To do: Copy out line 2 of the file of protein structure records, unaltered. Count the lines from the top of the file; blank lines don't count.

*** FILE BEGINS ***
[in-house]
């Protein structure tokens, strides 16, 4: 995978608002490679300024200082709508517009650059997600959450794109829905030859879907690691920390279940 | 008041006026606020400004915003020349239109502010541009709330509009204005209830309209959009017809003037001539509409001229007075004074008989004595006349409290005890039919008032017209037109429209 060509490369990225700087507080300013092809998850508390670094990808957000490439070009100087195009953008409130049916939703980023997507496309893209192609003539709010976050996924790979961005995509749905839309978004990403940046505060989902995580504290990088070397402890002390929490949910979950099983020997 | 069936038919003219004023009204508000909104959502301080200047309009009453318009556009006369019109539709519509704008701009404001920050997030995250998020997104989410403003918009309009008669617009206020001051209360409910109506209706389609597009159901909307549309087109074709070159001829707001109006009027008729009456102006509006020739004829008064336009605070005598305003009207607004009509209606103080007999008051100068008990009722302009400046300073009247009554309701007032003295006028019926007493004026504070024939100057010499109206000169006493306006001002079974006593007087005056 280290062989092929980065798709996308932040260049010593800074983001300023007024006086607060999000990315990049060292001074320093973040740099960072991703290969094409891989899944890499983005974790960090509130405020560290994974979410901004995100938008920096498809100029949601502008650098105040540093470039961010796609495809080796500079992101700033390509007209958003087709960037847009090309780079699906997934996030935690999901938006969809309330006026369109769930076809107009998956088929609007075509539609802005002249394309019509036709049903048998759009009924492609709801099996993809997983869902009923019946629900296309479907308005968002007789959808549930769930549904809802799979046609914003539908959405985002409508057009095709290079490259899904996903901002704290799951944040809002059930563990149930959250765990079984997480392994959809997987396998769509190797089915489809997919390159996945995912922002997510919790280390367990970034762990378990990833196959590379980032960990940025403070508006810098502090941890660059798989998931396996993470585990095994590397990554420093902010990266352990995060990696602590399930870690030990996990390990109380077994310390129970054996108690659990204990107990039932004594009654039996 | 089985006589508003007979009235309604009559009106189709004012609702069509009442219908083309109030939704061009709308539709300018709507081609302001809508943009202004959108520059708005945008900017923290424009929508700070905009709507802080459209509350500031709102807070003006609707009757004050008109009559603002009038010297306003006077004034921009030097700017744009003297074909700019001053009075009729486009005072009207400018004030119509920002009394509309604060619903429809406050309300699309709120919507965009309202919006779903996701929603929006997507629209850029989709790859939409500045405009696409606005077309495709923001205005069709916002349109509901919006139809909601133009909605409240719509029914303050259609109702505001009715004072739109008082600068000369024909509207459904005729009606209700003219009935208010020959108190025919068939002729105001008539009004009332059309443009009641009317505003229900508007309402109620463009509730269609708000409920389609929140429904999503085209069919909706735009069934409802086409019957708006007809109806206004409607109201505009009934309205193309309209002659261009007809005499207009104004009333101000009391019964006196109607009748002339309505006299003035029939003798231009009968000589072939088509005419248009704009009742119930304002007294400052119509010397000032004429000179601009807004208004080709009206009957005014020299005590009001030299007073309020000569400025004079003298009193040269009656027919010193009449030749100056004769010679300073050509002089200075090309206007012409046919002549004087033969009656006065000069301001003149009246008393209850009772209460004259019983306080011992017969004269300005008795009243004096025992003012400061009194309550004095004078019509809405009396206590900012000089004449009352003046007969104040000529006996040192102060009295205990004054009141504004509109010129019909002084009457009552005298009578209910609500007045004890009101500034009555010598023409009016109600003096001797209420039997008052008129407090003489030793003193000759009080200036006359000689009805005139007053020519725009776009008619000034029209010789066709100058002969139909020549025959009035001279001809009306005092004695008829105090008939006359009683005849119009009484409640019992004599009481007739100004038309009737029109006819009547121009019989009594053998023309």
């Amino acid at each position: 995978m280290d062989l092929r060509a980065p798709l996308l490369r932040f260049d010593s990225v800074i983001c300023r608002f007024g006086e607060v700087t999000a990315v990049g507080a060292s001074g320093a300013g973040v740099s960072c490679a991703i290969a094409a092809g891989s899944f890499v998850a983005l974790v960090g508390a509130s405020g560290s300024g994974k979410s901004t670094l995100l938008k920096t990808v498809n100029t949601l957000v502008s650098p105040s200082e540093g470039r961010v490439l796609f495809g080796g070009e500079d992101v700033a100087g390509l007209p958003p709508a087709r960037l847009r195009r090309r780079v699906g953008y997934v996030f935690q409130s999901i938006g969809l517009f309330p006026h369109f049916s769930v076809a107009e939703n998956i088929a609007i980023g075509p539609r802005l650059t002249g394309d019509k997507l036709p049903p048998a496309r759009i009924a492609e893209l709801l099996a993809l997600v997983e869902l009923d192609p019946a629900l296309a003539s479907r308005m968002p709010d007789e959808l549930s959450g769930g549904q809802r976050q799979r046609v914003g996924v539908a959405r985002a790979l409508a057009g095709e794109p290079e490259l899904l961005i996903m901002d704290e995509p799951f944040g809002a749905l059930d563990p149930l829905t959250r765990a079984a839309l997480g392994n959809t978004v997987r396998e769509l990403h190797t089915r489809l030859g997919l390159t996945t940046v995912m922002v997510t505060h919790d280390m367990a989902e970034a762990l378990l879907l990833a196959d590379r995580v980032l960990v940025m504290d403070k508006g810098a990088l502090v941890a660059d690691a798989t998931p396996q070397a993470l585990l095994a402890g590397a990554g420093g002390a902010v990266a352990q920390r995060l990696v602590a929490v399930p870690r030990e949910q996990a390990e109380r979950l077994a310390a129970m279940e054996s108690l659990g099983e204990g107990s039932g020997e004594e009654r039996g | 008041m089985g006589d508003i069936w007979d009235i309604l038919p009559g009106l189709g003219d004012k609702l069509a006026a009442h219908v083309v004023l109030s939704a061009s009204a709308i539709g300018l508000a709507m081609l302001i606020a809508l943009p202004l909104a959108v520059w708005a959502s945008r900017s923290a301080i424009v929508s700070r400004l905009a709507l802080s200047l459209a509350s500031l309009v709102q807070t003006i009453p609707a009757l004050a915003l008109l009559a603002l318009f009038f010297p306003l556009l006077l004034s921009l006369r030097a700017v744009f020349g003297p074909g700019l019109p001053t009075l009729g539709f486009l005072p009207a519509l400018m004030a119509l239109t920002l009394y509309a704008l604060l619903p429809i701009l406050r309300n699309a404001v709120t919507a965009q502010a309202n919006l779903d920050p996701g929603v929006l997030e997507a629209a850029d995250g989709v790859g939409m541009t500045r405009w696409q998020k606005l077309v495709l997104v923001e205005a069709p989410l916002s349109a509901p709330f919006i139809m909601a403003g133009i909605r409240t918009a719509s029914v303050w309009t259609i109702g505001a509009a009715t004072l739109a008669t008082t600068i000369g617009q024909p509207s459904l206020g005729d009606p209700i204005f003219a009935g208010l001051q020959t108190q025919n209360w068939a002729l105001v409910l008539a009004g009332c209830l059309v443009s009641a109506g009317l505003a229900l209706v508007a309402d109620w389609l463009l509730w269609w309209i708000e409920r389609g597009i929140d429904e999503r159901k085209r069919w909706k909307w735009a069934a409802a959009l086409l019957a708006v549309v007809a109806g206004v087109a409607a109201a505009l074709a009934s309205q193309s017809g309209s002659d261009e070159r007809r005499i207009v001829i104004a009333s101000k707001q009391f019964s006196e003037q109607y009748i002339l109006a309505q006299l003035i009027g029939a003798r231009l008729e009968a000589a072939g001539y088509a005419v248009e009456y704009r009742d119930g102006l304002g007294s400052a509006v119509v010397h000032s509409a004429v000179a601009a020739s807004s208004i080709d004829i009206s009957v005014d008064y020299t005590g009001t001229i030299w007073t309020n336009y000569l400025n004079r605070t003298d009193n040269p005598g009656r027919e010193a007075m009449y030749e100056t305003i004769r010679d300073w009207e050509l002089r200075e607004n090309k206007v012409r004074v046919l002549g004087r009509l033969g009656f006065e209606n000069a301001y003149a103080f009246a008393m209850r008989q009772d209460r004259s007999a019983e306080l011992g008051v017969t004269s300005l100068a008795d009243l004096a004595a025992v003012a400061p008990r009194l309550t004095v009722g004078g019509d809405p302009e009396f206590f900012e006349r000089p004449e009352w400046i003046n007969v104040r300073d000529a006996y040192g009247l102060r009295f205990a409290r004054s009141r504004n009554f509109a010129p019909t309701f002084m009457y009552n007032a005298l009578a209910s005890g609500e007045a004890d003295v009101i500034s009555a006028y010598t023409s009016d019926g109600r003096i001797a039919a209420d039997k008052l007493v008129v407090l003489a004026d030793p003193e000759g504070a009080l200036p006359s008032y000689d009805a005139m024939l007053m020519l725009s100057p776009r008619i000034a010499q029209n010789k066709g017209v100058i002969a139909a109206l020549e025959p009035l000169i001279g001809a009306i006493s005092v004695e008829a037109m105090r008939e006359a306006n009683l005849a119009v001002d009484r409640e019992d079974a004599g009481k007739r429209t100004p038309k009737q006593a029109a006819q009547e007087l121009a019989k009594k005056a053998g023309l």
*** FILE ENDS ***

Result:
């Protein structure tokens, strides 16, 4: 995978608002490679300024200082709508517009650059997600959450794109829905030859879907690691920390279940 | 008041006026606020400004915003020349239109502010541009709330509009204005209830309209959009017809003037001539509409001229007075004074008989004595006349409290005890039919008032017209037109429209 060509490369990225700087507080300013092809998850508390670094990808957000490439070009100087195009953008409130049916939703980023997507496309893209192609003539709010976050996924790979961005995509749905839309978004990403940046505060989902995580504290990088070397402890002390929490949910979950099983020997 | 069936038919003219004023009204508000909104959502301080200047309009009453318009556009006369019109539709519509704008701009404001920050997030995250998020997104989410403003918009309009008669617009206020001051209360409910109506209706389609597009159901909307549309087109074709070159001829707001109006009027008729009456102006509006020739004829008064336009605070005598305003009207607004009509209606103080007999008051100068008990009722302009400046300073009247009554309701007032003295006028019926007493004026504070024939100057010499109206000169006493306006001002079974006593007087005056 280290062989092929980065798709996308932040260049010593800074983001300023007024006086607060999000990315990049060292001074320093973040740099960072991703290969094409891989899944890499983005974790960090509130405020560290994974979410901004995100938008920096498809100029949601502008650098105040540093470039961010796609495809080796500079992101700033390509007209958003087709960037847009090309780079699906997934996030935690999901938006969809309330006026369109769930076809107009998956088929609007075509539609802005002249394309019509036709049903048998759009009924492609709801099996993809997983869902009923019946629900296309479907308005968002007789959808549930769930549904809802799979046609914003539908959405985002409508057009095709290079490259899904996903901002704290799951944040809002059930563990149930959250765990079984997480392994959809997987396998769509190797089915489809997919390159996945995912922002997510919790280390367990970034762990378990990833196959590379980032960990940025403070508006810098502090941890660059798989998931396996993470585990095994590397990554420093902010990266352990995060990696602590399930870690030990996990390990109380077994310390129970054996108690659990204990107990039932004594009654039996 | 089985006589508003007979009235309604009559009106189709004012609702069509009442219908083309109030939704061009709308539709300018709507081609302001809508943009202004959108520059708005945008900017923290424009929508700070905009709507802080459209509350500031709102807070003006609707009757004050008109009559603002009038010297306003006077004034921009030097700017744009003297074909700019001053009075009729486009005072009207400018004030119509920002009394509309604060619903429809406050309300699309709120919507965009309202919006779903996701929603929006997507629209850029989709790859939409500045405009696409606005077309495709923001205005069709916002349109509901919006139809909601133009909605409240719509029914303050259609109702505001009715004072739109008082600068000369024909509207459904005729009606209700003219009935208010020959108190025919068939002729105001008539009004009332059309443009009641009317505003229900508007309402109620463009509730269609708000409920389609929140429904999503085209069919909706735009069934409802086409019957708006007809109806206004409607109201505009009934309205193309309209002659261009007809005499207009104004009333101000009391019964006196109607009748002339309505006299003035029939003798231009009968000589072939088509005419248009704009009742119930304002007294400052119509010397000032004429000179601009807004208004080709009206009957005014020299005590009001030299007073309020000569400025004079003298009193040269009656027919010193009449030749100056004769010679300073050509002089200075090309206007012409046919002549004087033969009656006065000069301001003149009246008393209850009772209460004259019983306080011992017969004269300005008795009243004096025992003012400061009194309550004095004078019509809405009396206590900012000089004449009352003046007969104040000529006996040192102060009295205990004054009141504004509109010129019909002084009457009552005298009578209910609500007045004890009101500034009555010598023409009016109600003096001797209420039997008052008129407090003489030793003193000759009080200036006359000689009805005139007053020519725009776009008619000034029209010789066709100058002969139909020549025959009035001279001809009306005092004695008829105090008939006359009683005849119009009484409640019992004599009481007739100004038309009737029109006819009547121009019989009594053998023309």